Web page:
Planning for the Long Haul: the Logistics of America’s Afghan Exit

It’s already gone down in the history books as the longest-fought war in our nation’s history. As the Afghan conflict winds down, as American brigades fly homeward to family and well-deserved R&R, and as duties once handled by elite Marines and commandos are now taken over by Afghan Army and police units – there’s one big, giant problem that remains to be resolved: how to solve the logistics of America’s strategic withdrawal from what has been – by all accounts – a ferocious battle. As the New York Times reports, “In all, officials estimate, they will have to wrangle 100,000 shipping containers of material and 45,000 to 50,000 vehicles like tanks and Humvees from all across Afghanistan.”

That’s a little bit like Hannibal first building the Alps, and then crossing them with his army of elephants.

But that (as is usually the case) isn’t all. The question still remains: where in the heck will all these hundreds of billions of pieces of equipment be stored once they arrive back on friendly soil? Military quarter-masters best stock up on Tylenol for themselves before they undertake the Herculean task of re-stocking military warehouses and artillery parks!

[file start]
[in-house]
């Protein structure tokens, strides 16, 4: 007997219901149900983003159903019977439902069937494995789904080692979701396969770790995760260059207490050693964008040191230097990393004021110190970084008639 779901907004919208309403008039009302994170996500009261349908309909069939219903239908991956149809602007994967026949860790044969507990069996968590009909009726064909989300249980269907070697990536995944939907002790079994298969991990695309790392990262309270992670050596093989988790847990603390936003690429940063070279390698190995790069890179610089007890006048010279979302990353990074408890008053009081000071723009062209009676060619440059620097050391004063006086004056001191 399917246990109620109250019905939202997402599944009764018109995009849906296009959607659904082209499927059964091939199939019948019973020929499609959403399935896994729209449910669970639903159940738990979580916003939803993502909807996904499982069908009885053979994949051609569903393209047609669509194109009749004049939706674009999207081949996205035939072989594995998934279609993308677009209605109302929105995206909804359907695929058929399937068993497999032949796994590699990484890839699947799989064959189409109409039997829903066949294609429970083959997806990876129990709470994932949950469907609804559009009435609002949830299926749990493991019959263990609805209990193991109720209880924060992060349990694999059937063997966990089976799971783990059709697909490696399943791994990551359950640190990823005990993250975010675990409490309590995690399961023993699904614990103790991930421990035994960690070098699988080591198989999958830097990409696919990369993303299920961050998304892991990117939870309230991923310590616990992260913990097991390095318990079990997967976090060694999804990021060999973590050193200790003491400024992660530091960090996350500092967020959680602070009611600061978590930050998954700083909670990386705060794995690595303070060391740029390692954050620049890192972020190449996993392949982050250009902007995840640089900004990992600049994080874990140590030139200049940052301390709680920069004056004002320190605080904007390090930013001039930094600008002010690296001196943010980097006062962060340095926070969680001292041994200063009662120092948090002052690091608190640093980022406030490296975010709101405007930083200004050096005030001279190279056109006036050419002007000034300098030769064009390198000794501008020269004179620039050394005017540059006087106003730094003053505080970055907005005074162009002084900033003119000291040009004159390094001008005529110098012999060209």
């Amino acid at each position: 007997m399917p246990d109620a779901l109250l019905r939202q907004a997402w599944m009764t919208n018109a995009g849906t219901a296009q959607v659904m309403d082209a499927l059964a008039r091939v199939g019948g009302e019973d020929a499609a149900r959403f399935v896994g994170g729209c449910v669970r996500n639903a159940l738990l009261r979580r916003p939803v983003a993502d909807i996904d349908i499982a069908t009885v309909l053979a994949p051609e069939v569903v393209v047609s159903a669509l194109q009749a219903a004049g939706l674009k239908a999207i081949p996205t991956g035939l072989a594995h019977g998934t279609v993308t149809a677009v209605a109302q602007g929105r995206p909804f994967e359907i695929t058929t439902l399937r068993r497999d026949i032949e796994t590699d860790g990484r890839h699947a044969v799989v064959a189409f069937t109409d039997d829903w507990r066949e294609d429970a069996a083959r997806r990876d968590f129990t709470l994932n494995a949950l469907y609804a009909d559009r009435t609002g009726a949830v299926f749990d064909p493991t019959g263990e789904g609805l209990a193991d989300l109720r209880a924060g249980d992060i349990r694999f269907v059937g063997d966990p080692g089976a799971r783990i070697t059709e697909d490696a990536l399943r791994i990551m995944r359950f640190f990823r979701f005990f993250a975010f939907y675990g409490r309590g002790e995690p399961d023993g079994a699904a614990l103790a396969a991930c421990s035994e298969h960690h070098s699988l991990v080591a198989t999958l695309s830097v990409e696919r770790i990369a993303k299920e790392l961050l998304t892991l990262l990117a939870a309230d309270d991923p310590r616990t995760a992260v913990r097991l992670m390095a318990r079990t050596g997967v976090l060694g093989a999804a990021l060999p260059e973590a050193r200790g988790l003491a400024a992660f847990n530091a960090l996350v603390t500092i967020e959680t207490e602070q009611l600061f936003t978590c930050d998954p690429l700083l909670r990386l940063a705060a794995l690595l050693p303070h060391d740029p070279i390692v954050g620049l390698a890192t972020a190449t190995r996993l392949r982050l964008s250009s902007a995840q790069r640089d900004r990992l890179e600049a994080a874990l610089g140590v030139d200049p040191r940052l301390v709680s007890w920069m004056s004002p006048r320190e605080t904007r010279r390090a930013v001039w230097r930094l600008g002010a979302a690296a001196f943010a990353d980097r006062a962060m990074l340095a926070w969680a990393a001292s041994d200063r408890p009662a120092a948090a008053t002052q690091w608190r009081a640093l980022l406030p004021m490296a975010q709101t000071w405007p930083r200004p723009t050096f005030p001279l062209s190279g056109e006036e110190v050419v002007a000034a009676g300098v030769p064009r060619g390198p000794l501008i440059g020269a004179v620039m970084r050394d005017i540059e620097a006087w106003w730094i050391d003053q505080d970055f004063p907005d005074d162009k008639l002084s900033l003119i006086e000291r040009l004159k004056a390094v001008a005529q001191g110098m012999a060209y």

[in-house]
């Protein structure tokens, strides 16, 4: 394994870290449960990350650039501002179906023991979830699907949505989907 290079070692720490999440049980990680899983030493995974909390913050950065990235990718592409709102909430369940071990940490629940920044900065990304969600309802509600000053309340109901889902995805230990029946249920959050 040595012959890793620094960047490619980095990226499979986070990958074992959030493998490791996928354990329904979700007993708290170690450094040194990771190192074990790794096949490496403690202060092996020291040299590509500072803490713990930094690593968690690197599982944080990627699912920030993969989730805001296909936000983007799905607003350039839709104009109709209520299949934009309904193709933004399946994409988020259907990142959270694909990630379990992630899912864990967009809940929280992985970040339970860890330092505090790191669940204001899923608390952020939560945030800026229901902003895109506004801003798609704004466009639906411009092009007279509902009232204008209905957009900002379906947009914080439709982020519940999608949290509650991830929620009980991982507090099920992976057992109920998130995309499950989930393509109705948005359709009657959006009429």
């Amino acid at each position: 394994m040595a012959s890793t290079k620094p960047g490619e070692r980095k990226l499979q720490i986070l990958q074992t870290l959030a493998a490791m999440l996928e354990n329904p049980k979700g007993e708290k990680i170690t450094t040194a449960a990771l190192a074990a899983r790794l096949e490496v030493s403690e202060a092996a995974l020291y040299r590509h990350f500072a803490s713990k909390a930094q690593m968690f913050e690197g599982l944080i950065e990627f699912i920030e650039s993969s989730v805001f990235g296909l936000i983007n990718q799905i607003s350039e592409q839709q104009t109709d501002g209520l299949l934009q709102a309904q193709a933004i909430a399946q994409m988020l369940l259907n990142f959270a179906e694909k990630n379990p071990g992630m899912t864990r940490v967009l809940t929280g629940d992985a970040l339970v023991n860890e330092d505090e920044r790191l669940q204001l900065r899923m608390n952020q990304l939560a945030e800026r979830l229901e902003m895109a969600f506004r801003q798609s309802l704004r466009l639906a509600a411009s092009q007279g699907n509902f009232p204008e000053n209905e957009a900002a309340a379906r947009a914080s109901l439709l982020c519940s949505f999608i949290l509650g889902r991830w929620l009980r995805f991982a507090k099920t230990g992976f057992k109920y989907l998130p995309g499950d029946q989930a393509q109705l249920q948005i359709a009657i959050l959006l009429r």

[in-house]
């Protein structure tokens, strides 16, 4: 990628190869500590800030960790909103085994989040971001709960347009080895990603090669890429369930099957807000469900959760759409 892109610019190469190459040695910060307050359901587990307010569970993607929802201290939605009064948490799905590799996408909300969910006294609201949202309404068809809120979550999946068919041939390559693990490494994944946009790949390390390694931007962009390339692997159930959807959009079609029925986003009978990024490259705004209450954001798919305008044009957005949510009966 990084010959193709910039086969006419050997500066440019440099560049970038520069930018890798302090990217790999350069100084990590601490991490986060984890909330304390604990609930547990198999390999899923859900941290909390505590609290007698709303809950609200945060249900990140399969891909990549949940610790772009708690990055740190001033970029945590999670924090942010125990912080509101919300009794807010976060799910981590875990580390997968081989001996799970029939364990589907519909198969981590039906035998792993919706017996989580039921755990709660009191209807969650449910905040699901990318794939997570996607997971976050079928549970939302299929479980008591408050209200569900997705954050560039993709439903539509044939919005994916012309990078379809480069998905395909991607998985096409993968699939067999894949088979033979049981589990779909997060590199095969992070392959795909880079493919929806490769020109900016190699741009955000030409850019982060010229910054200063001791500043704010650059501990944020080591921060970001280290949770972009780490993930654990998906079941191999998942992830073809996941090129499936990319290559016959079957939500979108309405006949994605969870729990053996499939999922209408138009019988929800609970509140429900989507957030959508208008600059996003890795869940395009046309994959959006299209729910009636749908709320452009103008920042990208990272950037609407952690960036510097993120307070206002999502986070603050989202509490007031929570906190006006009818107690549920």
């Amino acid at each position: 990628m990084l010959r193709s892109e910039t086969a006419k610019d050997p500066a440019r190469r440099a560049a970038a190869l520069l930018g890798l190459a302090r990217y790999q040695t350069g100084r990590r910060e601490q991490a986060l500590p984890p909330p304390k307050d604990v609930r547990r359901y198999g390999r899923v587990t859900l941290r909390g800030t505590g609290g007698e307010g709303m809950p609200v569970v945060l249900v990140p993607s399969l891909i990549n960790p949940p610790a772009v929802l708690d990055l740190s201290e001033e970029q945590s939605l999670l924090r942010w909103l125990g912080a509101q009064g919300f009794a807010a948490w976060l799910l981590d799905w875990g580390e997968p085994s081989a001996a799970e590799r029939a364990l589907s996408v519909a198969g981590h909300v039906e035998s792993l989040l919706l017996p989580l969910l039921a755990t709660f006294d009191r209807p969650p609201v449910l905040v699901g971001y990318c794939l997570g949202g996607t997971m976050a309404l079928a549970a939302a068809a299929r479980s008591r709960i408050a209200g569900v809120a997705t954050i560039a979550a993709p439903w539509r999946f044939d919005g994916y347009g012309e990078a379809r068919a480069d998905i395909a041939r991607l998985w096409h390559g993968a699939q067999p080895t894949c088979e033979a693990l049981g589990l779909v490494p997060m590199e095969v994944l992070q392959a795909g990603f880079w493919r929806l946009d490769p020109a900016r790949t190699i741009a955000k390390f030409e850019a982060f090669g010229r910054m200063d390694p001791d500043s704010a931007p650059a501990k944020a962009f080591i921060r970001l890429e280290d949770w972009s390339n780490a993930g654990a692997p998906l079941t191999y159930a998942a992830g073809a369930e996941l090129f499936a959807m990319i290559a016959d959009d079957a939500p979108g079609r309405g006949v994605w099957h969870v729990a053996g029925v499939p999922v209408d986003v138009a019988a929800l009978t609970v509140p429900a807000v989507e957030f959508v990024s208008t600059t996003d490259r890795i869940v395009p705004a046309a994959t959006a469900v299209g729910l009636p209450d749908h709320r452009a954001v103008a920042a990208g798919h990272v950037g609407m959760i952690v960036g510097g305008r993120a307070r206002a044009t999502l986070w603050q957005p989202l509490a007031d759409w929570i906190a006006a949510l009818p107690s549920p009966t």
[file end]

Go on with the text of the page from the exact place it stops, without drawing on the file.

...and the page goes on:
Being that our materials handling company was founded as a direct response to World War Two, we think our drum lifting equipment is in a prime position to help America’s armed forces. We’ve had the requisite familiarity (and honor) of delivering American armies safely out of their own traffic-jams for going on 60 years now. If we could help out during the Korean War and the Vietnam War, we are surely going to be of use in this conflict. Our handheld and forklift-mounted drum-lifting equipment is the perfect solution for getting arms and supplies aboard trucks, cargo planes, and transport ships and safely back home in one piece.

When the going gets rough, that’s when the Liftomatic gets lifiting.